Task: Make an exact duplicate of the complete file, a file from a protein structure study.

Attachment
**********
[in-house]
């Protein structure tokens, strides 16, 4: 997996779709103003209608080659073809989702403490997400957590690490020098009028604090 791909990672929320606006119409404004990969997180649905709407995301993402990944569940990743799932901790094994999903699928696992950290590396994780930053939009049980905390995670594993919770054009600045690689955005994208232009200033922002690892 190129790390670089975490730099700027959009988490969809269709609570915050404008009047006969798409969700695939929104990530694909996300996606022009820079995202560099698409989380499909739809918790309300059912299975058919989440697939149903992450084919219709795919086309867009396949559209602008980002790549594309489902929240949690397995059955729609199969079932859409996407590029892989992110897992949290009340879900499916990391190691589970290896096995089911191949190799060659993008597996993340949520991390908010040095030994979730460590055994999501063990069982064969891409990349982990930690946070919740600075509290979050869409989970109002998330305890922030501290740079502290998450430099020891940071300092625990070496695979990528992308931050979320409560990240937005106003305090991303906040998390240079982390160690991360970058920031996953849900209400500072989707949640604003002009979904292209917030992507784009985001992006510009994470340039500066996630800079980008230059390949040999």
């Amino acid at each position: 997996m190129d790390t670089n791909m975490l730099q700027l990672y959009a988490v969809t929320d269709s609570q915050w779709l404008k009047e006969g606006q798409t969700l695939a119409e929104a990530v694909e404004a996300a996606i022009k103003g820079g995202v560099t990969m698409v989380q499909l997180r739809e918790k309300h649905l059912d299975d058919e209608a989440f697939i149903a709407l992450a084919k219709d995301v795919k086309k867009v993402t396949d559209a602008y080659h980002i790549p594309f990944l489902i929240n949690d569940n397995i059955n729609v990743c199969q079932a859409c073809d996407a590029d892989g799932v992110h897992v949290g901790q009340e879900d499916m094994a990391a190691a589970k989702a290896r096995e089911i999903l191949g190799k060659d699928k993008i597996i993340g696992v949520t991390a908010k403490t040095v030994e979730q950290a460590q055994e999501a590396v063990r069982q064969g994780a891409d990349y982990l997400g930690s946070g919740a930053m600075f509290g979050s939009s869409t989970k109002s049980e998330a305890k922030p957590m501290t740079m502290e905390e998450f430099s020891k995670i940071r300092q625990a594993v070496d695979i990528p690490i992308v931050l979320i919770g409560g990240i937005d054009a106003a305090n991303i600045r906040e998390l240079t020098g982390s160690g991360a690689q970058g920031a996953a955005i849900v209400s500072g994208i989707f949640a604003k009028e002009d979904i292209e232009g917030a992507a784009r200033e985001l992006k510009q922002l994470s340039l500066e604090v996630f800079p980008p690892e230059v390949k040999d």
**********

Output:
[in-house]
């Protein structure tokens, strides 16, 4: 997996779709103003209608080659073809989702403490997400957590690490020098009028604090 791909990672929320606006119409404004990969997180649905709407995301993402990944569940990743799932901790094994999903699928696992950290590396994780930053939009049980905390995670594993919770054009600045690689955005994208232009200033922002690892 190129790390670089975490730099700027959009988490969809269709609570915050404008009047006969798409969700695939929104990530694909996300996606022009820079995202560099698409989380499909739809918790309300059912299975058919989440697939149903992450084919219709795919086309867009396949559209602008980002790549594309489902929240949690397995059955729609199969079932859409996407590029892989992110897992949290009340879900499916990391190691589970290896096995089911191949190799060659993008597996993340949520991390908010040095030994979730460590055994999501063990069982064969891409990349982990930690946070919740600075509290979050869409989970109002998330305890922030501290740079502290998450430099020891940071300092625990070496695979990528992308931050979320409560990240937005106003305090991303906040998390240079982390160690991360970058920031996953849900209400500072989707949640604003002009979904292209917030992507784009985001992006510009994470340039500066996630800079980008230059390949040999």
């Amino acid at each position: 997996m190129d790390t670089n791909m975490l730099q700027l990672y959009a988490v969809t929320d269709s609570q915050w779709l404008k009047e006969g606006q798409t969700l695939a119409e929104a990530v694909e404004a996300a996606i022009k103003g820079g995202v560099t990969m698409v989380q499909l997180r739809e918790k309300h649905l059912d299975d058919e209608a989440f697939i149903a709407l992450a084919k219709d995301v795919k086309k867009v993402t396949d559209a602008y080659h980002i790549p594309f990944l489902i929240n949690d569940n397995i059955n729609v990743c199969q079932a859409c073809d996407a590029d892989g799932v992110h897992v949290g901790q009340e879900d499916m094994a990391a190691a589970k989702a290896r096995e089911i999903l191949g190799k060659d699928k993008i597996i993340g696992v949520t991390a908010k403490t040095v030994e979730q950290a460590q055994e999501a590396v063990r069982q064969g994780a891409d990349y982990l997400g930690s946070g919740a930053m600075f509290g979050s939009s869409t989970k109002s049980e998330a305890k922030p957590m501290t740079m502290e905390e998450f430099s020891k995670i940071r300092q625990a594993v070496d695979i990528p690490i992308v931050l979320i919770g409560g990240i937005d054009a106003a305090n991303i600045r906040e998390l240079t020098g982390s160690g991360a690689q970058g920031a996953a955005i849900v209400s500072g994208i989707f949640a604003k009028e002009d979904i292209e232009g917030a992507a784009r200033e985001l992006k510009q922002l994470s340039l500066e604090v996630f800079p980008p690892e230059v390949k040999d």